Ancillary techniques would therefore result in improved diagnostic and prognostic accuracy. Several studies have attempted to characterize the behavior of meningiomas by measuring cell proliferation indices and tumor markers. These include the percentage of S-phase or S+G2M phases, Bromodeoxyuridine (BrdU) Labeling index (LI), Ki-67 or MIB-1 Labeling index (MIB-1 LI), and counts of Argyrophilic Nucleolar Organizer Regions (AgNORS).[4],[5],[6],[7],[8],[9],[11] Of these, the MIB-1 LI has been noted to have strong associations with recurrence-free survival (RFS) and histological grade in meningiomas.[2],[7],[8],[9],[10] The aim of our study was to find a threshold level of the MIB-1 LI with the highest diagnostic validity in predicting histological atypia in a meningioma. Our focus was on the use of the MIB-1 LI as an adjunct to histology.



  

   Material and Methods



All meningiomas diagnosed as atypical or malignant between January 1995 and June 2000 were identified from the General Pathology registry. Tumors for which blocks or slides were unavailable were excluded from the study. Forty cases were analyzed histologically and immunohistochemically. Slides of the 40 cases were studied with respect to the individual criteria of atypia. They were categorized according to the WHO 2000 classification as benign, atypical and anaplastic meningiomas, WHO Grades I, II and III respectively.3 Individual histological features were recorded as present, even if seen focally. According to the WHO criteria, brain invasion is not considered a feature of atypia and is defined as irregular groups of tumor cells infiltrating the adjacent cerebral parenchyma without an intervening layer of leptomeninges, often causing reactive astrogliosis. All cases were examined for evidence of brain invasion.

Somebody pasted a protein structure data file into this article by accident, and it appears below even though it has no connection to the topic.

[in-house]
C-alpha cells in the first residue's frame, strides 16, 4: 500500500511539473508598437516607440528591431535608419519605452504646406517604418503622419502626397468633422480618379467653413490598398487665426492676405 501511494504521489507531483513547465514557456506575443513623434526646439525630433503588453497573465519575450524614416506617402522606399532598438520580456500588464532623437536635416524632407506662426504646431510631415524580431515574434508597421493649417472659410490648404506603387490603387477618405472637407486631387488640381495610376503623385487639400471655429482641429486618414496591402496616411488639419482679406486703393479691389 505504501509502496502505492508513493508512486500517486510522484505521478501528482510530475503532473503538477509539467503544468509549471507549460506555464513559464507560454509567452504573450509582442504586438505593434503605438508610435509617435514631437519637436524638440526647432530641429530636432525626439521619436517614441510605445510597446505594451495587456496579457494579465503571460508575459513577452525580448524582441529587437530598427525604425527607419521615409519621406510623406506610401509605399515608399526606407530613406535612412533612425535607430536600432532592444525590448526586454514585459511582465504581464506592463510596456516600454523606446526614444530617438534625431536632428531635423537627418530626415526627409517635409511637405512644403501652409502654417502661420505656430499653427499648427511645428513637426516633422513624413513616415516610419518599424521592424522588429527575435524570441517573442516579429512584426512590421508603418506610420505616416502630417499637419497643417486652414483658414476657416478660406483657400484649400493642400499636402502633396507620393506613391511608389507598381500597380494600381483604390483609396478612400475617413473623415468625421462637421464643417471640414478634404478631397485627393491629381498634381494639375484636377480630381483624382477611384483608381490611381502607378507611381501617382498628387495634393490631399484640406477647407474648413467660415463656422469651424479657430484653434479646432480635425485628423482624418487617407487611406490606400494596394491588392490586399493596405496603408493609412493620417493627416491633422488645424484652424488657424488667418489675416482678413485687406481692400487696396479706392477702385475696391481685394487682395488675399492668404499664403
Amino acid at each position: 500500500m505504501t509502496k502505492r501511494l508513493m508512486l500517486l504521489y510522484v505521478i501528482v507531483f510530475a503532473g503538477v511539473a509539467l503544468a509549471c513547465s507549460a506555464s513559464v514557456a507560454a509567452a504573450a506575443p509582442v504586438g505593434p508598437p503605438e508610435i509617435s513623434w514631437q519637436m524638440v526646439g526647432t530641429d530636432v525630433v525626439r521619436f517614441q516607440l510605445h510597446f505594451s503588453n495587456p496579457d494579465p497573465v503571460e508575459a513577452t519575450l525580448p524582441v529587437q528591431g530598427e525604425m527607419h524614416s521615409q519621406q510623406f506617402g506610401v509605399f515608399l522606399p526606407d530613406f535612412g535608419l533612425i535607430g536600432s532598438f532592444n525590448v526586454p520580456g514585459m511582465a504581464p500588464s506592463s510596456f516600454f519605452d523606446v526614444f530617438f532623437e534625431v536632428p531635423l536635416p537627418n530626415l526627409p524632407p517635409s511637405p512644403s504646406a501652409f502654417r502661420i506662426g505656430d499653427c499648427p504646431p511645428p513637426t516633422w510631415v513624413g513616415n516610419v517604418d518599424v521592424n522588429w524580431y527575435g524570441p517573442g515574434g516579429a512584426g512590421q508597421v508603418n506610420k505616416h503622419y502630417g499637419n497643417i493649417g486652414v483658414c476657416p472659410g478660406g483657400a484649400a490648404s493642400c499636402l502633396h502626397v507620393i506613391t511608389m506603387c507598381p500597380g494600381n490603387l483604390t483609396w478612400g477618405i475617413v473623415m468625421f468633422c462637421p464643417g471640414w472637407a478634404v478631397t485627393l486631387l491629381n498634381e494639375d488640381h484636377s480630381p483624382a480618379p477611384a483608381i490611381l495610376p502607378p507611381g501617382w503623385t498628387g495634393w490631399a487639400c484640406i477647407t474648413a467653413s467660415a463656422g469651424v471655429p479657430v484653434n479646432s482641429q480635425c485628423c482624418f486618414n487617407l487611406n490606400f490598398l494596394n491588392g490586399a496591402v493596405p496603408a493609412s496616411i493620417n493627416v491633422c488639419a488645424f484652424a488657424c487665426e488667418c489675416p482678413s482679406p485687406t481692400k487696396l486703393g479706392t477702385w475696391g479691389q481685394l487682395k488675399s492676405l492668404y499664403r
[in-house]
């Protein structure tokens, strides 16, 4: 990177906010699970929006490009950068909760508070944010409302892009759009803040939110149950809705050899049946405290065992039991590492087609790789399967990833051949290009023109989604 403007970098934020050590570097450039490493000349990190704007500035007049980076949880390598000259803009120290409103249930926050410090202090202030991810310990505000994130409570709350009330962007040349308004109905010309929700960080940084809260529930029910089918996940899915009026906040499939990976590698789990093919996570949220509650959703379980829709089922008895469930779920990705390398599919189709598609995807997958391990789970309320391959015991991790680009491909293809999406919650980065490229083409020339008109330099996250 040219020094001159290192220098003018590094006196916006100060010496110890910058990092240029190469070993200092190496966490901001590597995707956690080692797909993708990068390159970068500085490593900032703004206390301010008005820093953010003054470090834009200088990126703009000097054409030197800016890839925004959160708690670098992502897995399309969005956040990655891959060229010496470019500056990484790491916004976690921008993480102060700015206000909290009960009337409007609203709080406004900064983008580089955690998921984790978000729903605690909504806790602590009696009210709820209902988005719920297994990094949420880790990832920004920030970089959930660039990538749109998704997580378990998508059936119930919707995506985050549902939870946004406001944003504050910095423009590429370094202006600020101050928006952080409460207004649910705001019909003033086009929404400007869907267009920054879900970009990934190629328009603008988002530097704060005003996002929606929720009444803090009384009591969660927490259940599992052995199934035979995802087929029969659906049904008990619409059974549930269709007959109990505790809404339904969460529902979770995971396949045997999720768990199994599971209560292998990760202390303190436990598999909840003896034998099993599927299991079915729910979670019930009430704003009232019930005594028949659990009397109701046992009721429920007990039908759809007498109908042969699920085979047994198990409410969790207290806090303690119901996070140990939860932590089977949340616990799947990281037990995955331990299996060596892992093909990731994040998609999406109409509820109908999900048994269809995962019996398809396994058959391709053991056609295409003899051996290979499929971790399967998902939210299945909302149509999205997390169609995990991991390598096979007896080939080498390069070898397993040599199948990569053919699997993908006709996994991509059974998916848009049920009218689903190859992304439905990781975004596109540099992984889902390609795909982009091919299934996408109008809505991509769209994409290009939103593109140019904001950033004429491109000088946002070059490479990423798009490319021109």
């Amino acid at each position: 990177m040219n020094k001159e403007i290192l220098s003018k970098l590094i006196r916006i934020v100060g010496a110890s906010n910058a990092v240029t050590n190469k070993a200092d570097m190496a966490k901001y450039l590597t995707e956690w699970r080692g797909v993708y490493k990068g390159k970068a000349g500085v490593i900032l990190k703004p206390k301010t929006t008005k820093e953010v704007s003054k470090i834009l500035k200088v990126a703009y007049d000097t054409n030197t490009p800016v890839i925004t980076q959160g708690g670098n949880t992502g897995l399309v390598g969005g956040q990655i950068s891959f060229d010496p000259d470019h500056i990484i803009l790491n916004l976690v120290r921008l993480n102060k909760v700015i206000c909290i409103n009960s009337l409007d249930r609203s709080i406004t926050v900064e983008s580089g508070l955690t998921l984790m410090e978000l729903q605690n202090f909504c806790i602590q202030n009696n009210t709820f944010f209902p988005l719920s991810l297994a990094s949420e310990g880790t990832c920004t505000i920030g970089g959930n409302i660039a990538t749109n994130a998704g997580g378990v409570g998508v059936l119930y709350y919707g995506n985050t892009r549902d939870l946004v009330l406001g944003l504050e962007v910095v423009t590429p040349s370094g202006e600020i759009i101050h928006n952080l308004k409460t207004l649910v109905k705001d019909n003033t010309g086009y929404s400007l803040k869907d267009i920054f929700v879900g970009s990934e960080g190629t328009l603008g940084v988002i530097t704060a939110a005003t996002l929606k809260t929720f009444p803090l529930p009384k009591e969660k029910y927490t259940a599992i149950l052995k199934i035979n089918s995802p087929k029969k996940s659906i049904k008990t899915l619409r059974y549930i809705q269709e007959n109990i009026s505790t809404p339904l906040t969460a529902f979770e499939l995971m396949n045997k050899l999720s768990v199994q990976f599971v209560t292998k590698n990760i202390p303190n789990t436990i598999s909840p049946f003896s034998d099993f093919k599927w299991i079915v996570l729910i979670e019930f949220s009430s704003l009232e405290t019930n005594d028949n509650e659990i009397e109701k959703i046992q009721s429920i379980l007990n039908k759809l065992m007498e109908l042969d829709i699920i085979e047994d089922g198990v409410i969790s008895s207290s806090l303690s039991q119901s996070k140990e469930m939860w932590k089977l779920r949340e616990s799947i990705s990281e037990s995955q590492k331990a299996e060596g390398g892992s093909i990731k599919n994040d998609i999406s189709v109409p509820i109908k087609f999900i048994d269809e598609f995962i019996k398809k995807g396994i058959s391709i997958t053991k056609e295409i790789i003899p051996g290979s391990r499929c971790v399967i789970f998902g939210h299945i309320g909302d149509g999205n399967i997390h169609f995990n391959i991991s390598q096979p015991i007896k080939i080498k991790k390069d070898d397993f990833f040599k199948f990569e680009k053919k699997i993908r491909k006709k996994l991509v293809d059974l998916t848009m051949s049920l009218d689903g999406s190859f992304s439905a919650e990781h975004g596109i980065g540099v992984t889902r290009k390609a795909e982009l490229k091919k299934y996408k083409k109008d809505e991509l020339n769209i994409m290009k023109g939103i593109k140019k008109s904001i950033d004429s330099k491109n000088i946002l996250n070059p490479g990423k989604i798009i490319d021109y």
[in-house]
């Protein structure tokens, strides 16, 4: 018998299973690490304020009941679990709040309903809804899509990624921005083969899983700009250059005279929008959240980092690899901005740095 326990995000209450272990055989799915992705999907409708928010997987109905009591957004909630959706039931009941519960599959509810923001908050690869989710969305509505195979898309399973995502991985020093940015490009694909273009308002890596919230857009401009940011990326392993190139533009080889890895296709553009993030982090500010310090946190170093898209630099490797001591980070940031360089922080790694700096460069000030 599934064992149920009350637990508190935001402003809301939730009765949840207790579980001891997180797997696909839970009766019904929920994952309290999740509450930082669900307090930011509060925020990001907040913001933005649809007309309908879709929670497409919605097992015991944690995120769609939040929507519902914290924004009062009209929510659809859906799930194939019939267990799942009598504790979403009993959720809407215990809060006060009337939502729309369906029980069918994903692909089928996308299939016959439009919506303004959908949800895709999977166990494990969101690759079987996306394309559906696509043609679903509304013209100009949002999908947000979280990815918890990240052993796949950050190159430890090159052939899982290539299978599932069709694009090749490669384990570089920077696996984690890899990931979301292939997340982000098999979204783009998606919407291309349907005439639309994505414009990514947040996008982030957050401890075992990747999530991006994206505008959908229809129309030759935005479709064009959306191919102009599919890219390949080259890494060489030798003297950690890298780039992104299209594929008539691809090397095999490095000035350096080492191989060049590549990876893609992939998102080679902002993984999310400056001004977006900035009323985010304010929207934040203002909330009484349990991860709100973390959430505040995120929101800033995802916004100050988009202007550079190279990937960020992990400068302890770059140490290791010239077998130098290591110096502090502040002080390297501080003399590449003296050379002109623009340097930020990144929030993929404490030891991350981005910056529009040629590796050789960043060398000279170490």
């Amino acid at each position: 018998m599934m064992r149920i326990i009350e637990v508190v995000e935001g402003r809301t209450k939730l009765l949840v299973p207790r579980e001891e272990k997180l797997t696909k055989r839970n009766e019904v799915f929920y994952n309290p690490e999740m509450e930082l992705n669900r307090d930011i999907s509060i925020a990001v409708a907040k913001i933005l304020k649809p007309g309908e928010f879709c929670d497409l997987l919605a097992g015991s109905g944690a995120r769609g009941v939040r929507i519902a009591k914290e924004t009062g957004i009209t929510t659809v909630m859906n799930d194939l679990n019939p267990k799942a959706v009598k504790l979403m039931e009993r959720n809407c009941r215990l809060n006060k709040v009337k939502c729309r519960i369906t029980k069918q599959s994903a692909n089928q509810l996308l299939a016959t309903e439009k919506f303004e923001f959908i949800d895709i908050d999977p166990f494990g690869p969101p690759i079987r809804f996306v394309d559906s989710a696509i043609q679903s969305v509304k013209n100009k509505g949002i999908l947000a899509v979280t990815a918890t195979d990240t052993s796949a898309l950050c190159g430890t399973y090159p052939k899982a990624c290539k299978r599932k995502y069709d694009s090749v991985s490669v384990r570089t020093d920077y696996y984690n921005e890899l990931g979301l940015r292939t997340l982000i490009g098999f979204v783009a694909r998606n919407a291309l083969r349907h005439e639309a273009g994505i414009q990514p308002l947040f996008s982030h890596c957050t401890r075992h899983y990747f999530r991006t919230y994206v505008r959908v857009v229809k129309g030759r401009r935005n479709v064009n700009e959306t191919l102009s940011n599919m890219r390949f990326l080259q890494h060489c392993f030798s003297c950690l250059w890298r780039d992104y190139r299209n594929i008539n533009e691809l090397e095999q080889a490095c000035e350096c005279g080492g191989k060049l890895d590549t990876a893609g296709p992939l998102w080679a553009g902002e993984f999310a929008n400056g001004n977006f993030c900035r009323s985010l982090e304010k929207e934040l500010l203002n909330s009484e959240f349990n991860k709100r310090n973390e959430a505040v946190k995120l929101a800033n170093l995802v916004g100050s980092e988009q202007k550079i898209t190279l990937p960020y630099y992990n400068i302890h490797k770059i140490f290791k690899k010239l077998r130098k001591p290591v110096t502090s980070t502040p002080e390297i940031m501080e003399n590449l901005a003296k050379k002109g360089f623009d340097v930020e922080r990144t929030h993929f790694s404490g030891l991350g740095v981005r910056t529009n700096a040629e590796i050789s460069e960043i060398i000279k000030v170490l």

Immunohistochemical staining by the avidin-peroxidase technique using monoclonal antibody to MIB-1 (DAKO Patts, Denmark) was performed as detailed below. Representative 5µ sections of each case were mounted on poly-L-Lysine coated slides and incubated overnight at 370C. Sections of tonsil were used as positive control. Negative controls were achieved by omitting the primary antibody. Sections were deparaffinized followed by rehydration in decreasing ethanol concentrations and placed in distilled water. Antigen retrieval was done by pressure cooking.13 10mM sodium citrate (pH 6.0) was boiled in a pressure cooker. The slides were placed in the boiling buffer and the lid of the pressure cooker closed. The cooker was allowed to come to full pressure. After 2 minutes of boiling at full pressure, the cooker was cooled by quenching in cold running tap water. The slides were then removed quickly and placed in distilled water for 2 changes and allowed to cool to room temperature, and then transferred to 0.05 M Tris (Aldrich) buffered saline (pH 7.4), care being taken to ensure that the slides did not dry. The slides were individually drained of buffer, by gentle tapping, followed by careful wiping of excess liquid around the section. The sections were then covered with normal human pooled serum (1:5 dilution, Institutional Blood Bank) and incubated for 15 minutes. All excess liquid was drained off the slide by gentle tapping and the sections covered with the diluted MIB-1 monoclonal antibody (DAKO Patts, Denmark), at a dilution of 1:75 and incubated for 30 minutes at room temperature (240C). The slides were then rinsed in Tris-buffered saline 3 times for 5 minutes each. The sections were then drained and covered by diluted secondary antibody, biotinylated rabbit anti mouse (1:200 dilution, DAKO Patts, Denmark) and incubated for 30 minutes at room temperature. The slides were then rinsed in Tris-buffered saline 3 times for 5 minutes each. Endogenous peroxidase was blocked with 0.5% hydrogen peroxidase (Qualigens) in methanol by incubating the slides covered with solution for 30 minutes. The sections were rinsed in Tris-buffered saline 3 times, for 5 minutes each. The sections were then drained and covered with peroxidase conjugated avidin (1:200 dilution, DAKO Patts, Denmark) and incubated for 30 minutes. The slides were rinsed with 3 changes of Tris-buffered saline for 5 minutes each. The slides were then developed using freshly prepared diaminobenzidine tetrahydrochloride solution (DAKO Patts, Denmark) containing hydrogen peroxide, for 10 minutes. At this point positive controls were checked to ascertain the end of incubation. The sections were counterstained with Harris Hematoxylin for 10 seconds. The sections were then dehydrated, cleared, and mounted with DPX as mounting medium. Cells with brown nuclei were considered immunopositive for MIB-1. The cell counts were performed in regions of maximum immunoreactivity using a Leitz dialux microscope (Leitz Westlar, Germany) under high power objective (magnification 400x), without knowledge of the histological grade. An average of 1000 cells were counted and the MIB-1 LI determined and expressed as the percentage of labeled nuclei. In order to estimate a diagnostically useful cut-off level for the prediction of atypia, the sensitivity and specificity of the MIB-1 LI at various levels was calculated and a receiver operated characteristic (ROC) analysis performed. The correlation between the individual histological parameters studied and the MIB-LI was obtained using Fisher's exact test.